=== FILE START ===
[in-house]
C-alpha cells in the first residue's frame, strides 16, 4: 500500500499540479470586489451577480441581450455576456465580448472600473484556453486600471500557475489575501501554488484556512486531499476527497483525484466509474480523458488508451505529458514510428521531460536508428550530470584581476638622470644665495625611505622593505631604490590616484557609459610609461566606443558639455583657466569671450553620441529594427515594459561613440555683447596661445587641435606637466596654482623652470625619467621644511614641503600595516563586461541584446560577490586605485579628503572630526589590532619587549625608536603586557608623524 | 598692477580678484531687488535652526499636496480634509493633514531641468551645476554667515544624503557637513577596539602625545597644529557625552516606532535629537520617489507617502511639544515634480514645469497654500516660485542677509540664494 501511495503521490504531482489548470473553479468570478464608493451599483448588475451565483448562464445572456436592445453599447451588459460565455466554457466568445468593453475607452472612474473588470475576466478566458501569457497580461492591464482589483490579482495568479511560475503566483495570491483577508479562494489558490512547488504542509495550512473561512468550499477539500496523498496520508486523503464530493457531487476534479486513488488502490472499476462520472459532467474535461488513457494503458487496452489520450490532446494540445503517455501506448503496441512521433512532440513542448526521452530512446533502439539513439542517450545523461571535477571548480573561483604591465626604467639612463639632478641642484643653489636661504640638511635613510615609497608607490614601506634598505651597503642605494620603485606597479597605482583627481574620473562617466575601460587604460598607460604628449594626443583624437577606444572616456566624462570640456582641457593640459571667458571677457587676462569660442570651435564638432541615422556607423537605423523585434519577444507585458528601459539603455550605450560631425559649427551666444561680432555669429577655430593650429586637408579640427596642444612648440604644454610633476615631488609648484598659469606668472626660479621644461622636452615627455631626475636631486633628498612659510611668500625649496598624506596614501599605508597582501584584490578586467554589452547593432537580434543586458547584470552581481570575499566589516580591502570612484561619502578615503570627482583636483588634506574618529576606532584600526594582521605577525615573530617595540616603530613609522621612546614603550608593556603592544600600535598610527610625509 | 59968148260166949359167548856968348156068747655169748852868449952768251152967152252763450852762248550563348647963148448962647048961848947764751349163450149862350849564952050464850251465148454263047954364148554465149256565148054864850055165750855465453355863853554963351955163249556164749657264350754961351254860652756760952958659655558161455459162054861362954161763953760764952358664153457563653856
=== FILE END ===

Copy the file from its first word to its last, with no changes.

[in-house]
C-alpha cells in the first residue's frame, strides 16, 4: 500500500499540479470586489451577480441581450455576456465580448472600473484556453486600471500557475489575501501554488484556512486531499476527497483525484466509474480523458488508451505529458514510428521531460536508428550530470584581476638622470644665495625611505622593505631604490590616484557609459610609461566606443558639455583657466569671450553620441529594427515594459561613440555683447596661445587641435606637466596654482623652470625619467621644511614641503600595516563586461541584446560577490586605485579628503572630526589590532619587549625608536603586557608623524 | 598692477580678484531687488535652526499636496480634509493633514531641468551645476554667515544624503557637513577596539602625545597644529557625552516606532535629537520617489507617502511639544515634480514645469497654500516660485542677509540664494 501511495503521490504531482489548470473553479468570478464608493451599483448588475451565483448562464445572456436592445453599447451588459460565455466554457466568445468593453475607452472612474473588470475576466478566458501569457497580461492591464482589483490579482495568479511560475503566483495570491483577508479562494489558490512547488504542509495550512473561512468550499477539500496523498496520508486523503464530493457531487476534479486513488488502490472499476462520472459532467474535461488513457494503458487496452489520450490532446494540445503517455501506448503496441512521433512532440513542448526521452530512446533502439539513439542517450545523461571535477571548480573561483604591465626604467639612463639632478641642484643653489636661504640638511635613510615609497608607490614601506634598505651597503642605494620603485606597479597605482583627481574620473562617466575601460587604460598607460604628449594626443583624437577606444572616456566624462570640456582641457593640459571667458571677457587676462569660442570651435564638432541615422556607423537605423523585434519577444507585458528601459539603455550605450560631425559649427551666444561680432555669429577655430593650429586637408579640427596642444612648440604644454610633476615631488609648484598659469606668472626660479621644461622636452615627455631626475636631486633628498612659510611668500625649496598624506596614501599605508597582501584584490578586467554589452547593432537580434543586458547584470552581481570575499566589516580591502570612484561619502578615503570627482583636483588634506574618529576606532584600526594582521605577525615573530617595540616603530613609522621612546614603550608593556603592544600600535598610527610625509 | 59968148260166949359167548856968348156068747655169748852868449952768251152967152252763450852762248550563348647963148448962647048961848947764751349163450149862350849564952050464850251465148454263047954364148554465149256565148054864850055165750855465453355863853554963351955163249556164749657264350754961351254860652756760952958659655558161455459162054861362954161763953760764952358664153457563653856